VIERA, Fla. (AP) Dan Uggla was actually relieved last year to hear a doctor tell him he was ''really messed up.''
That happened last August when Uggla visited Dr. Robert Donatelli in Las Vegas and discovered there was a way to correct the faulty vision that had plagued him since the 2012 season.
Now at 34, the three-time All-Star is in Washington's camp as a nonroster player, hoping to jump-start his career.
''The good thing for me is I don't have to worry about how are my eyes,'' he said. ''I can just go out and play and see what happens.''
From 2006-2013, Uggla was one of the most dangerous middle infielders in baseball, hitting 231 home runs during stints with Miami and Atlanta. But late in the 2012 season, the second baseman started having problems seeing the ball.
The trouble continued into the 2013 season, when he hit 22 home runs but batted just .179.
Though Uggla admitted he got into some bad habits, his biggest issue was being able to pick up the ball, especially on breaking pitches.
''I couldn't see the spin on the ball,'' he said. ''I would see it out of the hand, and then kind of lose it a little bit and then I'd pick it back up again. It just wasn't crisp like it normally was.''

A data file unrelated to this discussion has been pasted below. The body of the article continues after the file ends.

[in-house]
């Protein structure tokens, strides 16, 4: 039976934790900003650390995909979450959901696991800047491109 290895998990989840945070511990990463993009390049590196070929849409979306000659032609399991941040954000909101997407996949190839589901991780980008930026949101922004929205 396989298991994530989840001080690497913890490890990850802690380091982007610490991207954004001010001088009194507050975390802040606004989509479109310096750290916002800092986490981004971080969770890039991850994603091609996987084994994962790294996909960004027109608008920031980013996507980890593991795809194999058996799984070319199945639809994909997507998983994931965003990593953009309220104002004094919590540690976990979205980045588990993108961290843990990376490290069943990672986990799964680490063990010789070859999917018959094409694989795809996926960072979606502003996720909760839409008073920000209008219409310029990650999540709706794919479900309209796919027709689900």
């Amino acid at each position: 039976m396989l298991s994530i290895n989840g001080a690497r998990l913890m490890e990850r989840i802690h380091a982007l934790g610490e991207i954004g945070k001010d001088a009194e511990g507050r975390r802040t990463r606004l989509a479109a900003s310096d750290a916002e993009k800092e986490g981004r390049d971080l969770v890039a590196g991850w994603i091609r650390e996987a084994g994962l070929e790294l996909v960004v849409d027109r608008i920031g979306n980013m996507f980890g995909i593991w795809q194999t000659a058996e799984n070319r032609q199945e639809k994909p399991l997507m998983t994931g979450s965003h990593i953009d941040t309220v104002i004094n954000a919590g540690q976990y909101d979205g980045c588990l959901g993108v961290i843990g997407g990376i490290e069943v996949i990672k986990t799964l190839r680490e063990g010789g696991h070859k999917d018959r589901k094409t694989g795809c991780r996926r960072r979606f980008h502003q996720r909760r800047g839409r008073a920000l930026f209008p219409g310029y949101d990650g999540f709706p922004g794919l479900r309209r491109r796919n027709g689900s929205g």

Released by the Giants last Aug. 7, he went back to his home in Georgia to regroup. He never considered retirement.
Uggla's former Atlanta teammate, Marquis Grissom, helped put him in touch with Donatelli, who had previously worked to correct Grissom's own vision problems.
As it turned out, Uggla had 20-15 vision when his head was still, but 20-100 vision when his head was moving. It was caused by an inner ear imbalance, possibly the result of concussions. Uggla was hit in the head in 2012 while playing in Miami, and again in spring training of 2013 against the Yankees.
''I went out there hoping there would be something wrong that he could fix. He told me I was really messed up,'' he said. ''In my situation, I was happy to hear that.''
To correct the problem, Uggla went through a series of exercises, including jumping on a trampoline while blindfolded.
''There were tons of different exercises,'' he said. ''A lot of blindfolded stuff, a lot of tracking stuff with your eyes.''
Once Uggla's vision started improving, all he needed was a team that would give him a chance. He found it in Washington where he had a relationship with both general manager Mike Rizzo and manager Matt Williams from their days in Arizona, where Uggla was an 11th-round pick in 2001.
Earlier this spring, Rizzo said Uggla would have to be the best second baseman in camp to make the roster. On Sunday, Williams said he has liked what he's seen from Uggla, but added, ''he's got to play well, like everybody else.''
That's fine with Uggla.
''I'm here for competition,'' he said. ''I'm here to see what happens and try to help this team any way I can. I'm excited about it. It reminds me of when I was a rookie, trying to win a job. It's going to be a fun spring training and whatever happens, happens.''